By default, Redis will not evict persistent cache keys (those with a
timeout) when the maximum memory has been reached. The cache keys created
by django-cachalot are persistent, so if Redis runs out of memory,
django-cachalot and all other
cache.set will raise
ResponseError: OOM command not allowed when used memory > 'maxmemory'.
because Redis is not allowed to delete persistent keys.
To avoid this, 2 solutions:
- If you only store disposable data in Redis, you can change
allkeys-lruin your Redis configuration. Be aware that this setting is global; all your Redis databases will use it. If you don’t know what you’re doing, use the next solution or use another cache backend.
maxmemoryin your Redis configuration. You can start by setting it to a high value (for example half of your RAM) then decrease it by looking at the Redis database maximum size using
redis-cli info memory.
For more information, read Using Redis as a LRU cache.
By default, memcached is configured for small servers.
The maximum amount of memory used by memcached is 64 MB,
and the maximum memory per cache key is 1 MB. This latter limit can lead to
weird unhandled exceptions such as
Error: error 37 from memcached_set: SUCCESS
if you execute queries returning more than 1 MB of data.
To increase these limits, set the
-m arguments when starting
memcached. If you use Ubuntu and installed the package, you can modify
-I 10 on a newline to set the limit
per cache key to 10 MB, and if you want increase the already existing
to something like
-m 1000 to set the maximum cache size to 1 GB.
Locmem is a just a
dict stored in a single Python process.
It’s not shared between processes, so don’t use locmem with django-cachalot
in a multi-processes project, if you use RQ or Celery for instance.
Filebased, a simple persistent cache implemented in Django, has a small bug (#25501): it cannot cache some objects, like psycopg2 ranges. If you use range fields from django.contrib.postgres and your Django version is affected by this bug, you need to add the tables using range fields to CACHALOT_UNCACHABLE_TABLES.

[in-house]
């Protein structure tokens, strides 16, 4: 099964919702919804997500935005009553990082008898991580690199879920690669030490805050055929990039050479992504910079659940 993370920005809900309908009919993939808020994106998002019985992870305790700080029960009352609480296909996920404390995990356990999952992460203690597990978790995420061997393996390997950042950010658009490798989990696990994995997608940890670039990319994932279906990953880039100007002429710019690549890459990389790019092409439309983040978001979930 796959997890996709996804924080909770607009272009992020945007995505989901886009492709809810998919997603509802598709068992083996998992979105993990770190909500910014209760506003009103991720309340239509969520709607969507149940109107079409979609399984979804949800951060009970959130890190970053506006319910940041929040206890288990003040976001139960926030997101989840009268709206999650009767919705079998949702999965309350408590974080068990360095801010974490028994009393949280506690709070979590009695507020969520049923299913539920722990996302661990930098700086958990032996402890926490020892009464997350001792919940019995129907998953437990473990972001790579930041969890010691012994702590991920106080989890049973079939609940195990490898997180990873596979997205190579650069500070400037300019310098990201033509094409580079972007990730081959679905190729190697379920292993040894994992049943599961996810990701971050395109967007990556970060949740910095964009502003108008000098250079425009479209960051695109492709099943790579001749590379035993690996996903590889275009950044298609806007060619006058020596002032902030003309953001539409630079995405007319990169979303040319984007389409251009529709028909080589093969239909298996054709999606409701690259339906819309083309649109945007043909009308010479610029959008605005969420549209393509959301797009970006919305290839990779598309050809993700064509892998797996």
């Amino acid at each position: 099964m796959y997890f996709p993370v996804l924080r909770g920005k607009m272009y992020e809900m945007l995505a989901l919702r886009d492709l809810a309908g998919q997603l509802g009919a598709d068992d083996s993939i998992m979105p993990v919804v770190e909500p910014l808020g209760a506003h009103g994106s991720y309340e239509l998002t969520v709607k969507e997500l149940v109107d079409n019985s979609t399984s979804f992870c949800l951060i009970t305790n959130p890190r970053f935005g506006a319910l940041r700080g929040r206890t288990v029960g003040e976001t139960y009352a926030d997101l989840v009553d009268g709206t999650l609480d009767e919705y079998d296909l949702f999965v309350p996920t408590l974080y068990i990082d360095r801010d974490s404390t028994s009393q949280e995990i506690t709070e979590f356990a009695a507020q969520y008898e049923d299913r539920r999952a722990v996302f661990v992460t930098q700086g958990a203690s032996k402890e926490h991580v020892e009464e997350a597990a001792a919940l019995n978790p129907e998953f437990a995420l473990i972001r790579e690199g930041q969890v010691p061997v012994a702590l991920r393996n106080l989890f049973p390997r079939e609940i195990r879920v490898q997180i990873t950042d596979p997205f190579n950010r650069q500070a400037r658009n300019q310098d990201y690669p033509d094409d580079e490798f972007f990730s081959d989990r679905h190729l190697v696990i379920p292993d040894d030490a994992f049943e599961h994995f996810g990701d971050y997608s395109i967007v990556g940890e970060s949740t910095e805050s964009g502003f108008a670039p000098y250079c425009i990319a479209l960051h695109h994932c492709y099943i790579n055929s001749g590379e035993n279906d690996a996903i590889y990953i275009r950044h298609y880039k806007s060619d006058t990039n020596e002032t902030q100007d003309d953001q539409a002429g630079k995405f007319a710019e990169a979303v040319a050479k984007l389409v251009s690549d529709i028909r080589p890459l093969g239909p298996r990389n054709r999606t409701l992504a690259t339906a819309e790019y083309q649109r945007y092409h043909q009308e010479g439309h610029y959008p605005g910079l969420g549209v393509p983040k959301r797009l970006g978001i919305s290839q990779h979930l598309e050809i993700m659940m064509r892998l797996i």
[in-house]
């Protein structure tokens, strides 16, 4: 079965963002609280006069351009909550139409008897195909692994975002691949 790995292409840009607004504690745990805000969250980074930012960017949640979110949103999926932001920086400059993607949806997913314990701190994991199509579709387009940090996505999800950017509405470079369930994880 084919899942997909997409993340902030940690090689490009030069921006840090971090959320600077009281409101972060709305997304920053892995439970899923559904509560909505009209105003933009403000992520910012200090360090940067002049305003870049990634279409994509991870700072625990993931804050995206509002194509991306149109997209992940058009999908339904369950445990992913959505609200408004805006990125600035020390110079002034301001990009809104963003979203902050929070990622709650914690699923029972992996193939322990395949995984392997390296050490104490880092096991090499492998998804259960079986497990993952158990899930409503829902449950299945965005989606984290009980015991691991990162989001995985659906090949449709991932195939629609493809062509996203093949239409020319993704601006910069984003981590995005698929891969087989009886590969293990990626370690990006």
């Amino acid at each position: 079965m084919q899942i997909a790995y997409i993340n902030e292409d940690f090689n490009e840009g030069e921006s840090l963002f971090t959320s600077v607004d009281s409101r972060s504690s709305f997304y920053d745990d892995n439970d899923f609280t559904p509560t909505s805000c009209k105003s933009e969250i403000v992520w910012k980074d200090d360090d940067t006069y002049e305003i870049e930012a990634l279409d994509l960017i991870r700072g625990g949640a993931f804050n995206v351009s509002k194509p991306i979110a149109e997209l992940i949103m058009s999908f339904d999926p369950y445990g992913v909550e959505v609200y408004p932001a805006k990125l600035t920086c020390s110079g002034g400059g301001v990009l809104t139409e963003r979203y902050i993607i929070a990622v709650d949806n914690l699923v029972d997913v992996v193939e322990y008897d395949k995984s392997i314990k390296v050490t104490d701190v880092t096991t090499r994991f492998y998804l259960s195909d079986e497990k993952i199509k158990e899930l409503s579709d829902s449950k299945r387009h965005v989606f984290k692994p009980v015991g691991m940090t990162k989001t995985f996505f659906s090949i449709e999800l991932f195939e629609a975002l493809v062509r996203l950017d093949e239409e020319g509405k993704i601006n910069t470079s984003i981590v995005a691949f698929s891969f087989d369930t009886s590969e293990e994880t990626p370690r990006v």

This database software already provides by default something like django-cachalot: MySQL query cache. Django-cachalot will slow down your queries if that query cache is enabled. If it’s not enabled, django-cachalot will make queries much faster. But you should probably better enable the query cache instead.
Raw SQL queries¶
Don’t worry if you don’t understand what follow. That probably means you don’t use raw queries, and therefore are not directly concerned by those potential issues.
By default, django-cachalot tries to invalidate its cache after a raw query.
It detects if the raw query contains
and then invalidates the tables contained in that query by comparing
with models registered by Django.
This is quite robust, so if a query is not invalidated automatically by this system, please send a bug report. In the meantime, you can use the API to manually invalidate the tables where data has changed.
However, this simple system can be too efficient in some cases and lead to
unwanted extra invalidations.
In such cases, you may want to partially disable this behaviour by
dynamically overriding settings to set
After that, use the API to manually invalidate the tables
Multiple servers clock synchronisation¶
Django-cachalot relies on the computer clock to handle invalidation. If you deploy the same Django project on multiple machines, but with a centralised cache server, all the machines serving Django need to have their clocks as synchronised as possible. Otherwise, invalidations will happen with a latency from one server to another. A difference of even a few seconds can be harmful, so double check this!
To keep your clocks synchronised, use the Network Time Protocol.